Amy Finley, author of “How to Eat a Small Country: A Family’s Pursuit of Happiness One Meal at a Time” will talk about her family’s six-month moveable feast odyssey through the French countryside as the next author in Eduardo Santiago’s Idyllwild Authors Series. Finley’s account of that journey, is not just about food, it is also about making choices to preserve family, accommodations she made to ensure her marriage’s continuation, and how food, family and relationship became deeply interwoven in the process.

Amy Finley, author of “How to Eat a Small Country,” is next. Photo courtesy of Amy Finley

Finley, a UCLA political science graduate, who worked as a science and technology policy analyst at U.C. San Diego, later moved to Paris after meeting her Franco-American husband Greg. There she enrolled at Gregoire-Ferrandi’s Ecole Superieure de Cuisine Francaise and later worked as pastry chef at the trendsetting Rose Bakery in Paris.

In 2007, Finley was named winner of the third season of The Next Food Network Star and received a show of her own, “The Gourmet Next Door,” which taped in New York. At the time Finley, her husband and two small children were living in California. After six episodes, Finley quit the show and opted to move her family to her husband’s native France, eschewing celebrity for familial integrity.

Asked about celebrity and how it dominates American culture, Finley said in many ways it is wired into our DNA and that it comes from human nature. “There is some biological grounding,” she observed. “The drive for recognition is very old.”

Finley recounted that she didn’t anticipate what price celebrity would exact on her family and marriage. She said she sent a tape in on whim to The Food Network and that winning was a surprise. But after winning, experiencing how it felt to cook on television for strangers while not cooking at home for her family in California felt completely and totally alien. “With celebrity you become a brand and have to keep growing that brand and that was something I could not do,” she said, noting how much time would have been required taping in New York away from her family.

Finley, who has a solid background as a policy analyst, said she realized that her choice between family and a demanding career was similar to what most working women with children must contend every day. “It’s almost impossible to have a career after you have that first baby, it’s not as simple as that,” she said. “We’ve created an economy that requires two incomes. It’s a problem in general for American families, not so much in France where there is available childcare and school hours organized around a normal workday. There the child minders and teachers are qualified and available when they are most needed by working women. In the U.S. it’s tough for parenting. Our priorities are not skewed to making it easy for people to have families. Countries that make it easy for people to have families also build stable societies. And happy communities foster happy nations.”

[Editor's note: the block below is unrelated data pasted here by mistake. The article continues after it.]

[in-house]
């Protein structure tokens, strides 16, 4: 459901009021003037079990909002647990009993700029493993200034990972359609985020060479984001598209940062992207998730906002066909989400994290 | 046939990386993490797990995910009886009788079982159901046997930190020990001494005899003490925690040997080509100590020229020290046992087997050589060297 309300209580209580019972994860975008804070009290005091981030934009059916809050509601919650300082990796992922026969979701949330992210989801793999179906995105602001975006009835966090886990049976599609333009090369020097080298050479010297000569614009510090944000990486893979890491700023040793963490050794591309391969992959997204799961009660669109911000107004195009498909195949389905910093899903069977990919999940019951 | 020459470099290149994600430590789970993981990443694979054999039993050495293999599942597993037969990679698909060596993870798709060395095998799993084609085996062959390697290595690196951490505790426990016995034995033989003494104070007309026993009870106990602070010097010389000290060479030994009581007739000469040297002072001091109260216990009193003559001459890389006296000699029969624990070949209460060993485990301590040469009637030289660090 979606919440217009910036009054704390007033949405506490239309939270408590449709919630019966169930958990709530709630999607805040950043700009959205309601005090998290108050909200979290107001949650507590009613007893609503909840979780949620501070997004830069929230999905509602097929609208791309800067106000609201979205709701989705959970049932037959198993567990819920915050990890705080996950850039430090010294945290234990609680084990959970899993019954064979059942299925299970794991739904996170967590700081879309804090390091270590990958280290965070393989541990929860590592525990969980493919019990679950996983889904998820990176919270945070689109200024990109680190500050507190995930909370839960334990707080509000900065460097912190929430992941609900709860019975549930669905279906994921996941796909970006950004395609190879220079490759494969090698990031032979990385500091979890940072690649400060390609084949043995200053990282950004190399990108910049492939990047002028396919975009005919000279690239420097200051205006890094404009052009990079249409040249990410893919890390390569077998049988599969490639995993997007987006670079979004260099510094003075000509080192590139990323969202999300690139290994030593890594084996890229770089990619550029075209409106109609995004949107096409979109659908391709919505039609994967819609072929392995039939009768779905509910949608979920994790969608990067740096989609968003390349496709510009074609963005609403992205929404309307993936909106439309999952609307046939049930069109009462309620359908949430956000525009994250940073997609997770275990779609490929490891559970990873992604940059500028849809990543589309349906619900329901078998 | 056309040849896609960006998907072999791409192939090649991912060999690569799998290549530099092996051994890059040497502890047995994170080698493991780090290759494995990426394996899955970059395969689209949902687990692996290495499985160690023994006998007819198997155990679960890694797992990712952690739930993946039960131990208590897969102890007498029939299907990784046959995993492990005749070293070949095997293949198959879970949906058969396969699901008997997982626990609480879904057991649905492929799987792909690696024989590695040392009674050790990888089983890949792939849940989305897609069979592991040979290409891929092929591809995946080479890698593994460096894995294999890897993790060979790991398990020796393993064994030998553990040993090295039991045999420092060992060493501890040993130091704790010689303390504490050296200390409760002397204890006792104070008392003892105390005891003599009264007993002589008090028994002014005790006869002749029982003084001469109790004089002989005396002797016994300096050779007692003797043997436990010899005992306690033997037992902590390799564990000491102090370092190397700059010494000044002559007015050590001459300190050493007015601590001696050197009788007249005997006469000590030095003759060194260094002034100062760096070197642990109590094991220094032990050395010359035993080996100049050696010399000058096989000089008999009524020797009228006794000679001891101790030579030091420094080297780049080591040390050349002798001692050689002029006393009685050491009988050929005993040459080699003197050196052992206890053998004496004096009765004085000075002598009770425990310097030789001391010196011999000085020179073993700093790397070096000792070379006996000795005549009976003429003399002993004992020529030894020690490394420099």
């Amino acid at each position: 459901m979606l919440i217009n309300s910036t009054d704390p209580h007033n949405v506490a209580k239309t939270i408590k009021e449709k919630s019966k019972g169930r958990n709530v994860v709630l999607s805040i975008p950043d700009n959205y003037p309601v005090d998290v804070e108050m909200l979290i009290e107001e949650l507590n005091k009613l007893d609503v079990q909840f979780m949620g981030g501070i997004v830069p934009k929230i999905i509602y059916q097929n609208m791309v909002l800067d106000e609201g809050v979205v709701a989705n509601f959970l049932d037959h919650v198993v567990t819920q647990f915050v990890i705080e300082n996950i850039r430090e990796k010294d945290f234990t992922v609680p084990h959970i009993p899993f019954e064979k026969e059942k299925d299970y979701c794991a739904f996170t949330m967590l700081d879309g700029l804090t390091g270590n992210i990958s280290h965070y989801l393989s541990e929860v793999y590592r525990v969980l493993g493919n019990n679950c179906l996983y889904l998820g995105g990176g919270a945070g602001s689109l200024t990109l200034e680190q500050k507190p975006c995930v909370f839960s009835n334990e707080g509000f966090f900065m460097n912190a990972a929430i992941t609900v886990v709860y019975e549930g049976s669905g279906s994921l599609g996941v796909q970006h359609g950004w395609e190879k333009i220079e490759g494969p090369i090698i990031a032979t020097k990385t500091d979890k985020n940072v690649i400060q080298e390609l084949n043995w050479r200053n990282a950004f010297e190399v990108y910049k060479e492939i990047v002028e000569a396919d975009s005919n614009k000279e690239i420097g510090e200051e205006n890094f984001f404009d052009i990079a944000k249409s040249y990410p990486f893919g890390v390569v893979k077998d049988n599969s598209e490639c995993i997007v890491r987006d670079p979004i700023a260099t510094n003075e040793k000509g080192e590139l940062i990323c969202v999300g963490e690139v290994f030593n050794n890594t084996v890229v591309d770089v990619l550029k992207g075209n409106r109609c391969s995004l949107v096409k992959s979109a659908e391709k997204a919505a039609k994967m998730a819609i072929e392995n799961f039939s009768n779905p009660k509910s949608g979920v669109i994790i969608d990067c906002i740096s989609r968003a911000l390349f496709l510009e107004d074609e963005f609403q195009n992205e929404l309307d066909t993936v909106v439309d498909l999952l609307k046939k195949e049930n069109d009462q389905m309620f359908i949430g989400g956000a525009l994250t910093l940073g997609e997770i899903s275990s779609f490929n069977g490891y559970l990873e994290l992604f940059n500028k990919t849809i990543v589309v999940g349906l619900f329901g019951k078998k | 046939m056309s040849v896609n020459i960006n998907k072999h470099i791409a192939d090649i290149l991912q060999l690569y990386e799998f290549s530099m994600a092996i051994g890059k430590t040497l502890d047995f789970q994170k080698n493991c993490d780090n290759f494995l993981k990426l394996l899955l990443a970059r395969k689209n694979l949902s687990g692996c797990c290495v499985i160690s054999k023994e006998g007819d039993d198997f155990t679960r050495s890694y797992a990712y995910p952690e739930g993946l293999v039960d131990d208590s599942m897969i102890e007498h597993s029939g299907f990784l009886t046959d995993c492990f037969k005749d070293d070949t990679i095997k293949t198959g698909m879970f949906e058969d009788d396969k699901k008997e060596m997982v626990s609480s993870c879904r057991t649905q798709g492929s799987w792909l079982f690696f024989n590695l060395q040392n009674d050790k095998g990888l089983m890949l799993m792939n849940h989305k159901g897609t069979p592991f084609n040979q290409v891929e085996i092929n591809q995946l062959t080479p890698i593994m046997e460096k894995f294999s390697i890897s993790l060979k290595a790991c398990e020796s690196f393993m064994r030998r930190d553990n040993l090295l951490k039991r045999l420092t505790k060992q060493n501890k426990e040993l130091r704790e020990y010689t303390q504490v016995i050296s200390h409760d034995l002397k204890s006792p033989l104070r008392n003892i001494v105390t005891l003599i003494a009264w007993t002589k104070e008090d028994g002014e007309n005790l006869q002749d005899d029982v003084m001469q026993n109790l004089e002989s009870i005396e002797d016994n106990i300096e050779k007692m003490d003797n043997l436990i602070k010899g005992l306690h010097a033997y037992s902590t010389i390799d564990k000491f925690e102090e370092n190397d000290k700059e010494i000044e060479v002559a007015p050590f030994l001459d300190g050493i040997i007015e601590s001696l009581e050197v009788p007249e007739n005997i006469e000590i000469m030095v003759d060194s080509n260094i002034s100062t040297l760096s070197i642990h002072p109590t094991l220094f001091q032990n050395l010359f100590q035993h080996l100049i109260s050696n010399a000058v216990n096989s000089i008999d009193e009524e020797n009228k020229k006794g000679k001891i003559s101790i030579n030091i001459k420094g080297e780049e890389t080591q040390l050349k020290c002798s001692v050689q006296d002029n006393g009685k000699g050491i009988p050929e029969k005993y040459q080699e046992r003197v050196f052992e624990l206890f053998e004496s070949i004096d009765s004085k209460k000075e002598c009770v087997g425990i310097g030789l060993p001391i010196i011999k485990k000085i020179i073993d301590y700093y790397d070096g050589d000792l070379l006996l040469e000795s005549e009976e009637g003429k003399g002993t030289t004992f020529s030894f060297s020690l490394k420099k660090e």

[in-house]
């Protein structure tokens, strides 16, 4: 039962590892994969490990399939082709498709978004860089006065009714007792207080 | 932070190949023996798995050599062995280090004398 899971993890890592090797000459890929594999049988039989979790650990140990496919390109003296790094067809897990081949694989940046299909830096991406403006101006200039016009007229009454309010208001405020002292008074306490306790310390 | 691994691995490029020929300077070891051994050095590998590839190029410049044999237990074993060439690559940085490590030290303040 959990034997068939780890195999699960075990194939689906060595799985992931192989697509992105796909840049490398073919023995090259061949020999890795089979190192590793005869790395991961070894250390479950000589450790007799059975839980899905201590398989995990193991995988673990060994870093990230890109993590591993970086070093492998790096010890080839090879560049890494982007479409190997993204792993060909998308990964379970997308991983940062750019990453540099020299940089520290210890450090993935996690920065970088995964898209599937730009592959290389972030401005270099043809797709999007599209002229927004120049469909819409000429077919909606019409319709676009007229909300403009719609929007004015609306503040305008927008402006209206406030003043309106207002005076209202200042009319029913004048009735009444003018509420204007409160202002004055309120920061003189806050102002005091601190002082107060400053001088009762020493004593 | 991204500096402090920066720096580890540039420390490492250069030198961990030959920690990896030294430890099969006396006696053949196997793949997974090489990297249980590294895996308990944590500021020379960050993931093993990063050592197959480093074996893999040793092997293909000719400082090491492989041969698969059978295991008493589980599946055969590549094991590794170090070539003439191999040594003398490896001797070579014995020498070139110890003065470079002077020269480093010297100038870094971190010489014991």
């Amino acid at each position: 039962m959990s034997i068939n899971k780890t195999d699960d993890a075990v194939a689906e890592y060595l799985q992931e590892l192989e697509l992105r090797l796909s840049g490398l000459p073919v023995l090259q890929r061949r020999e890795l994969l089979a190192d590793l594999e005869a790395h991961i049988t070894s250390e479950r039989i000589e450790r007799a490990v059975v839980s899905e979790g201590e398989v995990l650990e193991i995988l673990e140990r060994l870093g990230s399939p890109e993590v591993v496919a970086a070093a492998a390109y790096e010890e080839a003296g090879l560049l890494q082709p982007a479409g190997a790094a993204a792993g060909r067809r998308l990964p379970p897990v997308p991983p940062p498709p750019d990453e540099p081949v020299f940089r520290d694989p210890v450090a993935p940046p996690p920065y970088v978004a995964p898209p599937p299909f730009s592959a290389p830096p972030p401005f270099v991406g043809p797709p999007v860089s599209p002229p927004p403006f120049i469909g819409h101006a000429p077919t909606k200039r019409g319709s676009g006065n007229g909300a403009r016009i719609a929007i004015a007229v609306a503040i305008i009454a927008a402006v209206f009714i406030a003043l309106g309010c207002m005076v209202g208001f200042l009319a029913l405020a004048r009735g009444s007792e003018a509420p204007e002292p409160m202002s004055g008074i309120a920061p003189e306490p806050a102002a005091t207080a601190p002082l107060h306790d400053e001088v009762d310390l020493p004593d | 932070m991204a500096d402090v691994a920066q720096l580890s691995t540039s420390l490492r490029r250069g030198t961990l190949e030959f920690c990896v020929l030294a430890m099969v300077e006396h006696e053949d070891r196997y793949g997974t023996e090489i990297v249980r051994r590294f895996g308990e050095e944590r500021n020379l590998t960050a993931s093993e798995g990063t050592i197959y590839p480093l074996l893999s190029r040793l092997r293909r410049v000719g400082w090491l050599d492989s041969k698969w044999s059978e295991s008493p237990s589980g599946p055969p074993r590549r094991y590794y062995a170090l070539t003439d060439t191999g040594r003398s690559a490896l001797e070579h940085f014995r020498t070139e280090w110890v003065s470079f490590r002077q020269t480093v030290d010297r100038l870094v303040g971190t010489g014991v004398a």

Regarding fast food and obesity, Finley said they also are linked to the need for two incomes in working families and lack of available childcare. “People are time challenged and stressed,” she said. “And making meals at the end of long days is more difficult here than in Europe. In Europe there are specialty food purveyors who make fresh food that working mothers can use to augment meals. You keep a village alive by supporting these vendors. For the most part, we don’t have those choices here, so it takes more research to find healthy sources.”

Finley said quality food availability is inextricably tied to social justice and societal values. To promote social justice, better food access and choices, and to help address workplace challenges, Finley advises becoming actively involved in integrating food with community. “Don’t be passive, take active steps, constantly reground and realize that each person is part of something bigger. The community grows as individuals take action. Use your buying power to influence food quality and availability and make decisions to change your own buying and cooking habits. Don’t think of just your own narrow personal or family interests; think of the wider community.”

Santiago interviews Finley on Sunday, July 8 at 2 p.m. at INK Book Gathering on North Circle Drive. The event is free to the public.


  1. This lady is very smart and has the qualities we need as a country, but where is she going to live, France! Other european countrys are set up like France and have "user friendly" social systems for the workers and their families. Social systems for us, either local, state or fed smells like liberal left-wing crazyness for the "true americans" to the right. Sorry, got a little carried away there, just would like to see one worker (man or woman) families again, I grew up in the fiftys and sixtys. Oh yeh, two workers are fine if the kids get what they need, as stated in the article…….love and good food to you, Jim